Studies on the expression of resistance of Coffea selections to Hemileia Vastatrix.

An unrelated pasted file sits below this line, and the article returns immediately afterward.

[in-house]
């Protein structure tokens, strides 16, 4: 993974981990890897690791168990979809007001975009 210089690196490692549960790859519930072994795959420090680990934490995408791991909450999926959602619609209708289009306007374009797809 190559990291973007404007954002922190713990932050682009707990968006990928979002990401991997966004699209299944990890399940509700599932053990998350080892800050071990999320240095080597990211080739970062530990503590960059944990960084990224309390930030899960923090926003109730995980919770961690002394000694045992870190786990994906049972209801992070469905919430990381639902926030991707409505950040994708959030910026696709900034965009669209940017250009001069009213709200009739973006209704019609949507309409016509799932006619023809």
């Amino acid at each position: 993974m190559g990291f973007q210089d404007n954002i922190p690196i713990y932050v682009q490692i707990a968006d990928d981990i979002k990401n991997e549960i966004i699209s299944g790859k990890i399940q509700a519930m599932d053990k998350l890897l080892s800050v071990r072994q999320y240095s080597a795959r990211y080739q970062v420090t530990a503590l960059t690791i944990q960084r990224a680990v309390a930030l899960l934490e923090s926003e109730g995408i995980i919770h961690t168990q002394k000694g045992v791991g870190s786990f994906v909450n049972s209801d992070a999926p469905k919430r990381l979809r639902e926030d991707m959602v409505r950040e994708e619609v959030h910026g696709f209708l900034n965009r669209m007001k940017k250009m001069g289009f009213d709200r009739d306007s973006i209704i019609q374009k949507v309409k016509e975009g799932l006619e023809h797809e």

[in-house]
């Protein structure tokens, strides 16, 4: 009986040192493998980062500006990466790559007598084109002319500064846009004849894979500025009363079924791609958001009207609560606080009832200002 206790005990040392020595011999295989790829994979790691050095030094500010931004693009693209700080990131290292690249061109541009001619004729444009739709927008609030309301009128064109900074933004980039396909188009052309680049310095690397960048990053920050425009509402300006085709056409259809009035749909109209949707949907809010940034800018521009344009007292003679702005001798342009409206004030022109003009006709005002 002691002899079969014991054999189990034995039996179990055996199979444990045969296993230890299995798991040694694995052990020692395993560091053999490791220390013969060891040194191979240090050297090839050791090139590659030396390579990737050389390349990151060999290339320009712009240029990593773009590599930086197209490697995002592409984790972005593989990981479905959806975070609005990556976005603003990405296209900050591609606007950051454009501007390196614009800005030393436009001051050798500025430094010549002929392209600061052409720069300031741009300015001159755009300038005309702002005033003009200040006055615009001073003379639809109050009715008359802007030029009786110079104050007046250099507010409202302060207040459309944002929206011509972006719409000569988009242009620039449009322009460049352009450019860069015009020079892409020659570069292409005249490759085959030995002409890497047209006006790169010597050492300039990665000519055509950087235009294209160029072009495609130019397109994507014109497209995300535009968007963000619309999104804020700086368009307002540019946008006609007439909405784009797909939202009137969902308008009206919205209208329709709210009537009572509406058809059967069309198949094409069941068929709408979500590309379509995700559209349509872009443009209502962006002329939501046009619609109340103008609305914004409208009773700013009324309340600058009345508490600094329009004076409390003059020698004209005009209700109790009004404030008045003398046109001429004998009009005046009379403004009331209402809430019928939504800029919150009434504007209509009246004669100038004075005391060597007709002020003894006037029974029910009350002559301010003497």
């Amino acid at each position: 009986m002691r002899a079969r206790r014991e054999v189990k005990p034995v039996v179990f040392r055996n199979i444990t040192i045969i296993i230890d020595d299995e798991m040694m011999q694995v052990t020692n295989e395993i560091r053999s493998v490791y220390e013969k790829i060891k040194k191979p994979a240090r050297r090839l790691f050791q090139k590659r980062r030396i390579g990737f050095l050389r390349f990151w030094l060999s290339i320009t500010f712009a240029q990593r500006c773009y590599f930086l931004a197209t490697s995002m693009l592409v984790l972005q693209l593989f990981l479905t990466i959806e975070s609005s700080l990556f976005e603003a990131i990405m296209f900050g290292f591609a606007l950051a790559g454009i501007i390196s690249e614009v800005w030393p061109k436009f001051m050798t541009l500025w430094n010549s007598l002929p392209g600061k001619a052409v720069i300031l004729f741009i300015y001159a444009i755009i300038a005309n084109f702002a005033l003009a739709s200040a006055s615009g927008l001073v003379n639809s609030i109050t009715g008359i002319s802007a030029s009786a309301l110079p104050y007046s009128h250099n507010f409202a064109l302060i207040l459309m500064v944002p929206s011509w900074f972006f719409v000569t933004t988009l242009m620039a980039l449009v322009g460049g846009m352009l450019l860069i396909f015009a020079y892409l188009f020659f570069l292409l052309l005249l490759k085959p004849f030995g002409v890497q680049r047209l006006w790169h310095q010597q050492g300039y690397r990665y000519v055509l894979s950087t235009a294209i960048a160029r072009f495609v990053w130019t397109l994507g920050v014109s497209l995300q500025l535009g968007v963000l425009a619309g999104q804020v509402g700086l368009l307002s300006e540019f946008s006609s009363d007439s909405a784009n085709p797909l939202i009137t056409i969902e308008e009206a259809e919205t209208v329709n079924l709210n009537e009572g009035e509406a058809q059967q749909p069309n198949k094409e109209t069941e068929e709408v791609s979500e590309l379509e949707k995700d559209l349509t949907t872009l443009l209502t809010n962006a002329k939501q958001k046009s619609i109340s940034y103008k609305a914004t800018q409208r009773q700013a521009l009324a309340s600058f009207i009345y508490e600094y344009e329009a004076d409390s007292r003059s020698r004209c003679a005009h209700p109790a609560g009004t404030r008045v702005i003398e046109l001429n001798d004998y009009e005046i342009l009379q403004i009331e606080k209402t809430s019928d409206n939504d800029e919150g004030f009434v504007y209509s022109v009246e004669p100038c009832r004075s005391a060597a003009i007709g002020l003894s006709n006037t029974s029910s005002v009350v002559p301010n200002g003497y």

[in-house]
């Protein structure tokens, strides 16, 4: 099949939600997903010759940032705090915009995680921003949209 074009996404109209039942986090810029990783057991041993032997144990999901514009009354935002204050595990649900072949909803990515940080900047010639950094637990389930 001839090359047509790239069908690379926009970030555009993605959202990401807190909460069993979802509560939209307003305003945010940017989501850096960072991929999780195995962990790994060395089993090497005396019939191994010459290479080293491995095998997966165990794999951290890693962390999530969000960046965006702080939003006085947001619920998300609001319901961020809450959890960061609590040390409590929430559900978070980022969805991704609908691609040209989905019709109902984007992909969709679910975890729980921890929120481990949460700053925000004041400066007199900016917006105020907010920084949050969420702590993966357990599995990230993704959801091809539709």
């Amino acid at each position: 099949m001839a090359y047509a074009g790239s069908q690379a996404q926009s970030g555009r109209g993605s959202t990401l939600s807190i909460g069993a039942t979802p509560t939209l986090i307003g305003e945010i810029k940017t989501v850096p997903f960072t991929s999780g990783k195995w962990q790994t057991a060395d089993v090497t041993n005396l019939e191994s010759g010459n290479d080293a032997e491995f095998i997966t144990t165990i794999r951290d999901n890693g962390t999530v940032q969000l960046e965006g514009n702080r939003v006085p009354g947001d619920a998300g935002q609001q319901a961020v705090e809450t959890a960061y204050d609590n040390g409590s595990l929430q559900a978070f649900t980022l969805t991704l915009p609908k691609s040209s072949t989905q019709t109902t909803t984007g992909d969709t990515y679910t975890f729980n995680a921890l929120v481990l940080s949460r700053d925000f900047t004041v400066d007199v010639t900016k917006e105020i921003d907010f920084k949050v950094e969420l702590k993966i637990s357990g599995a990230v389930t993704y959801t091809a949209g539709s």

Physiological races of Hemileia vastatrix in southern Africa were identified. Prevalent races were I (2.2%), II (88.9%) and III (2.2%). Six samples could not be identified. Twelve biotypes of race II were distinguished. In some cases, the biotypes only occurred in specific regions. It was established, using fluorescence microscopy, that, in some cases, the percentages of germinated urediospores that did not form appressoria, appressorium formation over stomata, and aborted appressoria, were significantly different between susceptible and resistant selections of the host, and non-hosts. The sequence of events leading to successful infection was investigated using scanning electron microscopy (SEM). When a stoma is encountered by a germ tube tip a uniquely shaped appressorium forms over one end of the stomatal slit. A distinct appressorial foot is wedged within the stomatal vestibule. In coffee, a torpedo-shaped substomatal vesicle initial (SSVI) develops bilaterally from the apex of the infection wedge, While in bean, the infection wedge protrudes into the substomatal chamber. The substomatal vesicle (SSV), at 48 hours post inoculation (hpi) is anchor-shaped. Haustorial mother cells are formed on stubby primary infection hyphae which curve back onto subsidiary cells. No differences in appearance of these structures were noted between resistant and susceptible coffee selections. A much-branched mycelium ramifies through the intercellular spaces of the mesophyll cells 96hpi. In bean, the SSV began to collapse 48hpi. Bayfidan ® only slightly suppressed fungal development on the leaf surface. However, within susceptible tissue, this systemic fungicide had an effect on the morphology of the fungus. Extracellular material accumulated on the SSVI and the SSV. The SSV appeared swollen, and disruptions in the vesicle wall was noted. The discovery of teliospores on locally infected trees led to a SEM study on their structure, development and germination. Infection structure formation on the leaf surface, latent period, reaction score and urediosorus concentration differed between susceptible coffee leaves of different ages. Generally, mature leaves are more susceptible than very young or old leaves. A range of fungicides, mainly systemics, were tested in the field on naturally infected coffee trees. Various epidemiological and climatic factors influence rust development in the field. The role of these factors at the fungicide site and in commercial coffee-growing regions of southern Africa was evaluated.